For those travelling with children in and around East Africa, family health and safety will naturally be a major concern. We have attempted here to answer some of the most common questions with advice and common sense gleaned from years of living and working here with our own families and children. Please note however we are not medical professionals, so for anything specific or for prescription advice specific to you and your family, we always advise speaking to your family doctor before travel.
Remember, also, that Tanzania is a safe and easy destination for a family holiday. The notes on this page are precautionary and here because we believe in being sensible and preventing any possible problems. By far the majority of visitors to Tanzania come and go without ever having to worry about any of these issues. So we recommend you read, and act on, the points below – but don’t be put off, as it is a lovely place and the risks are small and well worth it!
Recommended vaccination schedule
The following vaccinations are advised for Tanzania according to the Centre for Disease Control and Prevention: hepatitis A, hepatitis B, rabies and typhoid, and boosters for tetanus, diphtheria and measles. A yellow fever vaccination certificate is not officially required to enter the country unless you’re coming from an infected area such as another nearby African country – however you may wish to have this vaccination as well and ensure you have the certificate. Please check with your doctor for the most up-to-date advice.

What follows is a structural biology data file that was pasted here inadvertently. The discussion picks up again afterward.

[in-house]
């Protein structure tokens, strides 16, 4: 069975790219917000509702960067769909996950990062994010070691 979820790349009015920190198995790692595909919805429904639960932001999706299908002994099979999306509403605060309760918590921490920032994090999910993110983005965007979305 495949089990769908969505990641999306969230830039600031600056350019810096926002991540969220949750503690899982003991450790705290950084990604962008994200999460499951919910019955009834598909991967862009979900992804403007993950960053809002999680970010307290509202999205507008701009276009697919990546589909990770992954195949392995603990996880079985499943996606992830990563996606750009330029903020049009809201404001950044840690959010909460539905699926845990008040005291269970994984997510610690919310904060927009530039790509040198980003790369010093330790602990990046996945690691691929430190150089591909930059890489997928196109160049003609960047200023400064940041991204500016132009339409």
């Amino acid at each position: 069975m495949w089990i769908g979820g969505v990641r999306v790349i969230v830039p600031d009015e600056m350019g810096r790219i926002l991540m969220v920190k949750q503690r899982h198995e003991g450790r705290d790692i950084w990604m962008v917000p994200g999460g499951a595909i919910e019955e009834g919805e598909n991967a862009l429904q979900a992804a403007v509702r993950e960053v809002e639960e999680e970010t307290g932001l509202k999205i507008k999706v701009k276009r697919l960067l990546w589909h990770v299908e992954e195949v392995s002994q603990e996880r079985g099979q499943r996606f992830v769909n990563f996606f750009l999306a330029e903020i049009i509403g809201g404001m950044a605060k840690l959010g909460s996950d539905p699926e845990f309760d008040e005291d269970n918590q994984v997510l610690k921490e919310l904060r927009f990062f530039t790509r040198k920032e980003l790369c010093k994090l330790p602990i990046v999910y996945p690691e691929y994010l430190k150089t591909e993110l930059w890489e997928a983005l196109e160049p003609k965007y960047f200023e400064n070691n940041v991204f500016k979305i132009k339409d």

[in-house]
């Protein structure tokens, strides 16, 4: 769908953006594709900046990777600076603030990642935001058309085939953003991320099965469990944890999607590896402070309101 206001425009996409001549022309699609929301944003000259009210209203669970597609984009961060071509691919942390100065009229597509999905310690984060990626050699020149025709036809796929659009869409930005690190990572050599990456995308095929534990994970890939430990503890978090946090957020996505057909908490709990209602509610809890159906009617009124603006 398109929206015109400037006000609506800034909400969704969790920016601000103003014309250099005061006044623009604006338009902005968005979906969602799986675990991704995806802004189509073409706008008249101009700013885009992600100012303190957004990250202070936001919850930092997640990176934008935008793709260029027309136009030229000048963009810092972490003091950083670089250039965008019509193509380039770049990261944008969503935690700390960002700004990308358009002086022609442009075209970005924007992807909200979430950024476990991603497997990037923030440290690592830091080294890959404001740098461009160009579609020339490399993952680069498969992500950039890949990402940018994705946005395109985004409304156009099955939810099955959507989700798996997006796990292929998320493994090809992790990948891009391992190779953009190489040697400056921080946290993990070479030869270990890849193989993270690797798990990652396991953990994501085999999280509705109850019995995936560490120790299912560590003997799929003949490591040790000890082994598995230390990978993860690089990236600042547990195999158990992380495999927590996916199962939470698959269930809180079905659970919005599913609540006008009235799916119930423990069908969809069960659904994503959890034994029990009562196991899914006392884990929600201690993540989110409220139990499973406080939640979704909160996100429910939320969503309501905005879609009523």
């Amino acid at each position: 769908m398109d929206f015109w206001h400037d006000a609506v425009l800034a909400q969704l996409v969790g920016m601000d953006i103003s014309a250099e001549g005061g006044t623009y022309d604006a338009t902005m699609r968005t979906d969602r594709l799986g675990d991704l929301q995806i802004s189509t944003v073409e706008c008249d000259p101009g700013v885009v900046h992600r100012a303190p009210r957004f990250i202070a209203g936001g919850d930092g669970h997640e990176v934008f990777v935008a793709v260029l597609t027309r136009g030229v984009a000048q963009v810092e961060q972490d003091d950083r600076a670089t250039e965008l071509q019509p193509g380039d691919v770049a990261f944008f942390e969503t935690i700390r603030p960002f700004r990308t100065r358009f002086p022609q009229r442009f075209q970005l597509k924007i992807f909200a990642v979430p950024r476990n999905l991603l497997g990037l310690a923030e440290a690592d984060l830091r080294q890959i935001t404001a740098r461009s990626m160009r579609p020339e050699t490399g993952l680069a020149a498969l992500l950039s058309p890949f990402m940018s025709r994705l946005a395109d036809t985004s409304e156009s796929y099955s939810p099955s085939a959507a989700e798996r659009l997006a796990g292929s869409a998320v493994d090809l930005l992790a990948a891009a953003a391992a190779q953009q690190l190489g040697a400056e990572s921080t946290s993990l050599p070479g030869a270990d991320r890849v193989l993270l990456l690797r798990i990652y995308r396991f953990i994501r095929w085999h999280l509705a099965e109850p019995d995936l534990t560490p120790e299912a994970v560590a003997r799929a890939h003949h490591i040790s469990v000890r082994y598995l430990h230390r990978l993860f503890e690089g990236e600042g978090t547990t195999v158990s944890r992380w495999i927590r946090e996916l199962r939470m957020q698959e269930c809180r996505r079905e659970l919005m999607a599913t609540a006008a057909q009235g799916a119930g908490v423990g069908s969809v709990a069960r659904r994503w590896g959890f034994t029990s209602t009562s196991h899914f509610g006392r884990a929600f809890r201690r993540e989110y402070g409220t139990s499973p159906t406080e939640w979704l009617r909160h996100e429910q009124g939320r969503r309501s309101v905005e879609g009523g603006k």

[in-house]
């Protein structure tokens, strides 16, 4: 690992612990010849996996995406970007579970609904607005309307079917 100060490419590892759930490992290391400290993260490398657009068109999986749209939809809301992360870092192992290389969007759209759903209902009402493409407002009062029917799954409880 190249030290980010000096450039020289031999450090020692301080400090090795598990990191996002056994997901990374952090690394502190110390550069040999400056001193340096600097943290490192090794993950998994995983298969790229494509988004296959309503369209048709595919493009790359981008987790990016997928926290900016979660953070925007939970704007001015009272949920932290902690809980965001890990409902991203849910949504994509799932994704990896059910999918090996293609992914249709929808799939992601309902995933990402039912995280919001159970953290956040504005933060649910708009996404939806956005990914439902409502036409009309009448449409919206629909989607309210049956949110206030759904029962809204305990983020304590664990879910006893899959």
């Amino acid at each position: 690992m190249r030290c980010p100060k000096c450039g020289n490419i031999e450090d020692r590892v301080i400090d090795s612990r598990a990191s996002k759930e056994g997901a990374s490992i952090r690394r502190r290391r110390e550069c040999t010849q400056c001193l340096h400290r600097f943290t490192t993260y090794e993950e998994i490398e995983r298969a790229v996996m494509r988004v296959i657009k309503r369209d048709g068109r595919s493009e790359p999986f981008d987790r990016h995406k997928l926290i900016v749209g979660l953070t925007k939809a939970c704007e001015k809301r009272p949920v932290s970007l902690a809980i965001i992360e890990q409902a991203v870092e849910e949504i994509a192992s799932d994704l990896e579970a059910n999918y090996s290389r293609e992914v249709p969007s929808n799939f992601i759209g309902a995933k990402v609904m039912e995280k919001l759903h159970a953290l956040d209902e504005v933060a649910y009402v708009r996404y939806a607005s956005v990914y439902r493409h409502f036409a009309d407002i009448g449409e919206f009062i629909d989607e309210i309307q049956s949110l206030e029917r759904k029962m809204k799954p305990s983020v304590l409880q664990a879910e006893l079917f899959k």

In addition to the above Tanzania-specific recommendations, the World Health Organisation advises that all travellers are vaccinated against diphtheria, tetanus, measles, mumps, rubella, polio and hepatitis B, no matter where they are travelling to. Outbreaks of these diseases do happen worldwide, including occasionally in Tanzania, so speak with your doctor about these as well.
There is a high risk of malaria throughout Tanzania. Although some high altitude areas have a lower risk attached to them, most safari destinations are high-risk zones, making malaria something which all families should take seriously before visiting. The highest risk of catching malaria is in the rainy season from November to May although it can be caught all year round.
The first symptom of malaria to watch out for is usually a high fever which is often accompanied by shivering while the temperature is increasing and sweating once the fever drops again. The second symptom is a strong headache which is often focused directly behind the eyes. The third most frequent symptom is low grade muscle pain all over the body, and specifically joints, back or bones pain. Often these common symptoms are also accompanied by nausea, vomiting and mild diarrhea. Overall a case of malaria can easily click here now look like a bad bout of flu, at least in the early stages. Should the illness progress further, the patient can become confused and anxious or delirious.
Prevention is better than cure
The anopheles mosquito, which is the carrier of malaria, is most active in the middle of the night, so it is dusk till dawn which you need to be best prepared for. Make sure the places you are staying either have nets cheap jersey China over the beds or have sealed and netted tents and rooms. Take with you good quality mosquito repellent in copious quantities and make sure you use it every evening and in the early mornings, especially on the younger members of the family. Be aware that some of the stronger brands available on the market and commonly used by tourists are not best suited to young children as they contain DEET which while very effective against the mosquito is not good for sensitive skin. Always check the labels of the products you are buying to make sure they are appropriate for young children, and ask your doctor if you are unsure.